Why Streetwear Owes Its Existence To Queer Culture

June 21, 2022
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Source: i-D vice

Here’s an interesting fact you might not be aware of. Streetwear and a great deal of alternative fashion owe their existence to queer culture.

The relationship between streetwear and queer fashion

Why have streetwear and most alt-fashion took such inspiration from queer culture? Maybe, just maybe, it happened because mainstream, popular, high fashion was meant to protect the established status quo, it was meant to divide society into haves and have-nots. It was meant to maintain social order, and only the elite was privileged enough to truly dabble in style, fashion, and self-expression, all while adhering to a dress code that set them apart from the rest of society. However, the remaining social classes were meant to dress according to their role in said society, their style was based on their function. There was a norm and clothes fed back said norm.

Queer people on the other hand, by their very nature, were an exception to the norm. They were already out there so they made a creed out of it, they made their uniform loud for those who couldn’t speak up. Their mere existence was proof of their uniqueness, proof of self-expression. And that translated into their clothes.

For most of society, it was function over style altogether. And so a sort of uniform was born for each class as a result. Hence the working class and overalls, or any other type of workwear, and middle class with their homogenous outfits – fit for office work and casual Fridays or family Sundays -, characterized by an eerie sameness, unproblematic, khaki, beige.

Willi Smith saw this and decided to understand it differently.

Source: Williwear’s showroom / Andreas Sterzing in Robb Report

Source: Robb Report

Willi Smith: The queer black designer we should thank for streetwear being high fashion

Who was Willi Smith? Well, Willi Smith was a queer black designer from Philadelphia credited with making streetwear high fashion in the 70s and 90s. Smith was kicked out of Parsons, where he studied on a scholarship, for being in an openly gay relationship, but he managed to infiltrate the industry designing for Talbots and Digits before founding his own label Williwear. Willi Smith tragically died of AIDS at the premature age of 39, but his legacy lives on.

He flipped the script around and showed the world that you didn’t need to be rich to have style. That what you saw on the streets was indeed fashionable, impactful, and therefore valuable. He was one of the first, if not the first, to connect high fashion with everyday life and everyday people, rather than using fashion as means of gatekeeping.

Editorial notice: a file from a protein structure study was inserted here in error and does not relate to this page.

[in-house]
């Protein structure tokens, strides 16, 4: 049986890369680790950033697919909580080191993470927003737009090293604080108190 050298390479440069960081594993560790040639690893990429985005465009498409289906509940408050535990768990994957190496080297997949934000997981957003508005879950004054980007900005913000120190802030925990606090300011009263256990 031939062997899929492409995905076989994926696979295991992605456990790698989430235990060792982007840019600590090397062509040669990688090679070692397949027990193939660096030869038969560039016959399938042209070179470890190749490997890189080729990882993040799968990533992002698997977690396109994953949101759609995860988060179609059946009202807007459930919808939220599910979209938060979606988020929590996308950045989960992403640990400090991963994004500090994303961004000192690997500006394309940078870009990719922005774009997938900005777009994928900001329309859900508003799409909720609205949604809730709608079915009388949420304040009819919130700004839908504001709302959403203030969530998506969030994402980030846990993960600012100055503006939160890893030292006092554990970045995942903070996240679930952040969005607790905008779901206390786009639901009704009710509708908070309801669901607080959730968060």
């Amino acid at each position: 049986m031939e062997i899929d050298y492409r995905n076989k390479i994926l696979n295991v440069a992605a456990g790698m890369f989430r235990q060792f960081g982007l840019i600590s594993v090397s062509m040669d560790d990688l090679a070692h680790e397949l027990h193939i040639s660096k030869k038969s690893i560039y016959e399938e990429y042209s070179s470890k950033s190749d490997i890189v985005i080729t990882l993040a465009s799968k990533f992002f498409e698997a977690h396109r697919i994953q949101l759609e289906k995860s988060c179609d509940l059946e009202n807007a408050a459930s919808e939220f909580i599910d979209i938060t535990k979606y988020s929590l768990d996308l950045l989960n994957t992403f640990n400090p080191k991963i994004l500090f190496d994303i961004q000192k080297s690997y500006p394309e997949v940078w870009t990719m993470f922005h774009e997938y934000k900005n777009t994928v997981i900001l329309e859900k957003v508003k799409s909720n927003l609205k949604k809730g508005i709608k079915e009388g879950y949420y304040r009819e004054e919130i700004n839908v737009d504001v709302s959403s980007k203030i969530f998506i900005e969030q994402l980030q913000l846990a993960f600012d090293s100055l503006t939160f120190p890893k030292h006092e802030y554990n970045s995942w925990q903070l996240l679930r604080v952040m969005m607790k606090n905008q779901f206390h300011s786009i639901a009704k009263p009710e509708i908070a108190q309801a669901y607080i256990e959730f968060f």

As a matter of fact, Willi Smith put New York on the fashion map! Before this queer black designer, New York wasn’t really considered the fashion city is today. Much less one of the capitals of fashion that could compete with or compare itself to the chicness and class of a city such as Paris for example.

But Smith believed that it wasn’t necessarily the clothes that made the fashion, it was how you wore them that made the difference. This philosophy definitely resonates with the way in which GenZ has gotten ahold of fashion and made it its own in recent years; mixing and matching elements from all walks of the earth, from neutrals to intricate, vintage to contemporary basics to create the most unique fits.

Why Streetwear Owes Its Existence To Queer Fashion

Now, you might be thinking “that was a long time ago, there have been others who have been very influential and put streetwear and alt-fashion where it is today”. And you’d be right.

Shayne Oliver blazed the trail for queer aesthetics in streetwear

Were there more designers besides Willi Smith that contributed to streetwear becoming what it is today? Yep. For example, Shayne Oliver, a queer black designer who in 2006 launched Hood By Air, thus re-introducing streetwear to the world of high fashion. Without Oliver, there would have been no Virgil Abloh and no Yeezy.

A decade ago Shayne Oliver was doing shows that featured queer dancers voguing for the Manhattan fashion elite. Borrowing the subculture practised mainly by the queer and transgender Black and Latinx youth of Harlem.

Source: warpigwonder

Do you see a pattern here?

For decades mainstream high fashion masterfully exercised gatekeeping, and after being shown what uniqueness truly looked like, they decided they wanted it too. Individuality has conquered uniformity. Streetwear and alt-fashion are all the rage now, because they make one look, and consequently feel, unique. And this works because these aesthetics were born out of a community whose by the nature of their very existence is made up of different, unique, individuals.

Let’s not forget that. Let’s not forget them.

Source: them
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